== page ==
Taghdumbash Pamir

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Taghdumbash Pamir (Chinese: 塔顿巴什帕米尔; pinyin: Tǎdébāshì Pàmǐ'ěr or Chinese: 塔德八士; pinyin: Tǎdùnbāshí) is a pamir or high valley[1] in the south west of Tashkurgan Tajik Autonomous County, in Xinjiang, China. It lies to the west of the Karakoram Highway. It is inhabited by Wakhi, Kirghiz and Tajik animal herders, who graze yaks and other animals on the grasslands of the pamir.[2]

The name Taghdumbash Pamir is also sometimes applied to the mountain ranges surrounding the pamir, on the borders of Pakistan, Afghanistan, and Tajikistan, straddling the Pamir Mountains along the Sarikol Range, the Hindu Kush, the Mustagh mountains, and the Wakhan. The range divides Badakhshan Province in Afghanistan, Gorno-Badakhshan Autonomous Province in Tajikistan, and Gilgit-Baltistan in Pakistan.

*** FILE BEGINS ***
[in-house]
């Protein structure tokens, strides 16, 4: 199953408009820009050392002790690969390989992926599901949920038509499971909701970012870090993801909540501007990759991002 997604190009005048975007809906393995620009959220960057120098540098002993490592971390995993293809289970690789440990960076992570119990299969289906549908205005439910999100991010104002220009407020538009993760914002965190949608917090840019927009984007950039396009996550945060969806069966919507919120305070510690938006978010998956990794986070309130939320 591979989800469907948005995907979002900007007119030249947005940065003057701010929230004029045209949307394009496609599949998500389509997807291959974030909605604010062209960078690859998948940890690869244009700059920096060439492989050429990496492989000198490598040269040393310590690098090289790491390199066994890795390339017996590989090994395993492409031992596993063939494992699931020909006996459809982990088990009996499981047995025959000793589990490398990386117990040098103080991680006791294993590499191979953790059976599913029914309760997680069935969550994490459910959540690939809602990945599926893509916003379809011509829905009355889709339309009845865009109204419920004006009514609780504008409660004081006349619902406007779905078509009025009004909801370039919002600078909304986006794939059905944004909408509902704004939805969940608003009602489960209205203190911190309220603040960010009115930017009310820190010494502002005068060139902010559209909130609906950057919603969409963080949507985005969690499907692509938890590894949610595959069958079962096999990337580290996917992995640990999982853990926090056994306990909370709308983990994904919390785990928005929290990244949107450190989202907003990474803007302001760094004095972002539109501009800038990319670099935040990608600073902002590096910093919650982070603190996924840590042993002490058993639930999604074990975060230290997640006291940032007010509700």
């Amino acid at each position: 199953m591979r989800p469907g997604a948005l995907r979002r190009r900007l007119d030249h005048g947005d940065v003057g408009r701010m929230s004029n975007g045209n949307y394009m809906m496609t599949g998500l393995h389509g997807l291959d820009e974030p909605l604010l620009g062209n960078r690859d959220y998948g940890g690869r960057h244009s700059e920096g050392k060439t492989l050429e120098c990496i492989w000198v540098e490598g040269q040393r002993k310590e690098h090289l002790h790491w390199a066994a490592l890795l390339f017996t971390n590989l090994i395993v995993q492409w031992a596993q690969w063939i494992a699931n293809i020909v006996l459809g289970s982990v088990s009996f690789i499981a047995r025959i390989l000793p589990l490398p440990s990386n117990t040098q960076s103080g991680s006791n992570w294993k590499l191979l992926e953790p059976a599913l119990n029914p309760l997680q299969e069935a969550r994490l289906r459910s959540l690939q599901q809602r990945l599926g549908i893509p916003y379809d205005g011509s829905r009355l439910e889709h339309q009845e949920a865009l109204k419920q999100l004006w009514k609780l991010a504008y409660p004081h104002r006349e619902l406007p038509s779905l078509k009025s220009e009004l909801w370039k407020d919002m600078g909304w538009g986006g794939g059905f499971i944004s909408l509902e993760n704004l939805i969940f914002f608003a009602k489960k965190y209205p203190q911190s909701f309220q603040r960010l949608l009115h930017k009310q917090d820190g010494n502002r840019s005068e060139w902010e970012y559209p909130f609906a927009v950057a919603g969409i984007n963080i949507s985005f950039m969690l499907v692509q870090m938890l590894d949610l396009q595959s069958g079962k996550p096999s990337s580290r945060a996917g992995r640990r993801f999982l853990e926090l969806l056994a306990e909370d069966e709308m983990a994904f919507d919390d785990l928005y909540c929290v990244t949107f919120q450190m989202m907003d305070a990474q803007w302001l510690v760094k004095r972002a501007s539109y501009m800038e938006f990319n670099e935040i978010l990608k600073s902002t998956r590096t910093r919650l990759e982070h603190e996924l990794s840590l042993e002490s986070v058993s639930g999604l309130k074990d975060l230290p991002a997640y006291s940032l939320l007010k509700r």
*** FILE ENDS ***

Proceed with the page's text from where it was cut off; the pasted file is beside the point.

During the Qing Dynasty the Chinese claimed suzerainty over the Taghdumbash Pamir but permitted the Mir of Hunza to administer the region in return for a tribute. Until 1937 the inhabitants paid tribute to the Mir of Hunza, who exercised control over the pastures.[2]


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Coordinates: 37°12′N 75°24′E / 37.200°N 75.400°E / 37.200; 75.400